– Ben & Jerry’s (@benandjerrys) December 15, 2020

Notice: Your brand also needs to be able to endorse whatever you post on social media. Continue to advocate buy-in from executives, but also keep in mind that your brand may not be able to support that stance at this particular point in time.

4. Don’t summarize your content and campaign reports

Tracking the overall performance of your social content may sound like a time saver, but it can actually make reporting more complicated than necessary. While it’s great to have an overview of how all your content is performing, it’s the granular details that can help you customize and improve your social strategy.

“You want to test certain things about a campaign or post against others, and if you haven’t set up a process, you’re doing yourself a disservice,” says Schneider. A general report can help you miss the specific details that make your social content strategy from good to great.

Instead, do this: Organize and tag your content by campaign so you understand how each piece of content is performed individually. For example, if you manage an ecommerce brand, you might want to create a customer service tag specifically to track support and identify ways to improve the customer experience. When promoting an event, create an event hashtag that you can monitor using social listening tools and return metrics like potential impressions and engagement.

Tip: You can easily organize your content using tags in Sprout! Use tags to categorize content related to upcoming events, campaigns, or product launches, then use the tag report to analyze what resonated the most with your audience.

5. Do not keep your data to yourself

Working on social networks can often feel like being in a silo, but the reality is that any department can benefit from working with social networks and using the data they need to share. Your social data has valuable consumer insights that teams from sales, product, and more can use to improve their respective disciplines.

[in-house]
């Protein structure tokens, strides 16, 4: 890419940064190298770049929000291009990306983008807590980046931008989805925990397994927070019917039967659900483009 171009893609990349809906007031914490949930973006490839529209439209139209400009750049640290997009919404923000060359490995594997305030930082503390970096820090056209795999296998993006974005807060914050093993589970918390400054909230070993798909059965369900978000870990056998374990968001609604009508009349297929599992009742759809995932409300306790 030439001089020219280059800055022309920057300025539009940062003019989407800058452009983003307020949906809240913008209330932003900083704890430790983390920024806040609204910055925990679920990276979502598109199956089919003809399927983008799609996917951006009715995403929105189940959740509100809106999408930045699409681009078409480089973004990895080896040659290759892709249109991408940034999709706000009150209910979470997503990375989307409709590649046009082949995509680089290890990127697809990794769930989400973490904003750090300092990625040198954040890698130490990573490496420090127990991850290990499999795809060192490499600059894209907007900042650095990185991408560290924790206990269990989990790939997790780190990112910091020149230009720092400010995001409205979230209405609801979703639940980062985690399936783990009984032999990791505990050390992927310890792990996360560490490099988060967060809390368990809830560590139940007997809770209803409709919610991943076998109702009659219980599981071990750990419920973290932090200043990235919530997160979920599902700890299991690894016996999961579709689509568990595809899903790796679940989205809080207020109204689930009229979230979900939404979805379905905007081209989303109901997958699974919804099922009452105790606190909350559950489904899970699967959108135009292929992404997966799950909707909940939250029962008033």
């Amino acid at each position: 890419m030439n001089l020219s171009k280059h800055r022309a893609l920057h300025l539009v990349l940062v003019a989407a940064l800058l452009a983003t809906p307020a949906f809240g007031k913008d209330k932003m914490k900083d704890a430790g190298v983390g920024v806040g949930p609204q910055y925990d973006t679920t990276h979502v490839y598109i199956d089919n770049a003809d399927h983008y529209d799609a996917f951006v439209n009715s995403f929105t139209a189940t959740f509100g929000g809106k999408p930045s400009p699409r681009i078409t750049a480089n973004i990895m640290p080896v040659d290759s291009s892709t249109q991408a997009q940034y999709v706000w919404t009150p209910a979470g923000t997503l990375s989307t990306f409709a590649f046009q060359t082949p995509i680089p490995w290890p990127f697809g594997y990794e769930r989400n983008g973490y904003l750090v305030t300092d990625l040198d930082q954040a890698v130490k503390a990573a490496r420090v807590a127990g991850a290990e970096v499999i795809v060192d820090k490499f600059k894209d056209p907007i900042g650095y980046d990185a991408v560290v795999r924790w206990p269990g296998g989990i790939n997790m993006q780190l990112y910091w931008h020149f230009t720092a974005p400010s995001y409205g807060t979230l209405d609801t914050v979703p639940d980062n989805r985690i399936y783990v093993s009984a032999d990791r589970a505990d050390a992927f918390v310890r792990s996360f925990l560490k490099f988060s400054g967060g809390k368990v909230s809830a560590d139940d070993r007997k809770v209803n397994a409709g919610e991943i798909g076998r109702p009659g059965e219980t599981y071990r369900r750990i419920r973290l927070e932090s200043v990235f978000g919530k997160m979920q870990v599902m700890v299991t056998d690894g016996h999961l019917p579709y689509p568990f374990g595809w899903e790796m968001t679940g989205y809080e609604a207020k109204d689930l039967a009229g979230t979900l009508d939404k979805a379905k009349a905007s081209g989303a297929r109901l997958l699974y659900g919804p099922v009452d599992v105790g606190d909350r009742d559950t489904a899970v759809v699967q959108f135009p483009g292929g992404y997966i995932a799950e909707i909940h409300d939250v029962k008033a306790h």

By not sharing data outside of marketing, you’re retaining information that allows teams like sales and customer service to have a greater impact on your company’s goals. Jepson also recommends sharing social data to help secure executive buy-in and invest the rest of your team in your social strategy.

Instead, do this: Bridge this gap by proactively sharing social reports with stakeholders to keep them informed about your projects and to demonstrate the impact of social networks. Here at Sprout, our social team ran a listening show to share relevant listening skills with departments like Creative, Sales and Product. These insights ranged from what our customers wanted about a feature to their biggest weaknesses in the app and would not have seen the light of day if the social team had not proactively shared this information with others.

6. Don’t forget to prioritize social customer service

Build brand loyalty and strengthen your customer relationships by investing in your social customer care strategy. When your audience has a question, complaint, or compliment, turn to social media first – and your brand needs to be ready to respond with helpful information.

Having a solid customer support plan with prepared answers is part of a great customer experience. Remember, everyone is watching how you interact with your audience on social networks, and your response says a lot about what kind of experience you have for your customers.

Instead, do this: In addition to monitoring engagement metrics, make sure you track metrics like response rate and sentiment to measure the effectiveness of your social customer service. Data shows that 40% of consumers expect brands to respond within an hour of being contacted on social media. The response rates can tell you if you are on the right track or need further improvement. To reduce response time, the San Antonio Zoo developed content with answers to frequently asked questions and additional information needed before visiting the zoo.

A new year with limitless possibilities

While we may barely know what to expect this year, 2020 taught us what not to do on social media and what to do instead. The New Year is an opportunity to try new things to improve our social strategies, from commenting on social or political issues to investing in short videos.

Are you ready to put these social media do’s and don’ts into action? Read on to learn how to wrap up your ideas and set your next big social media marketing pitch.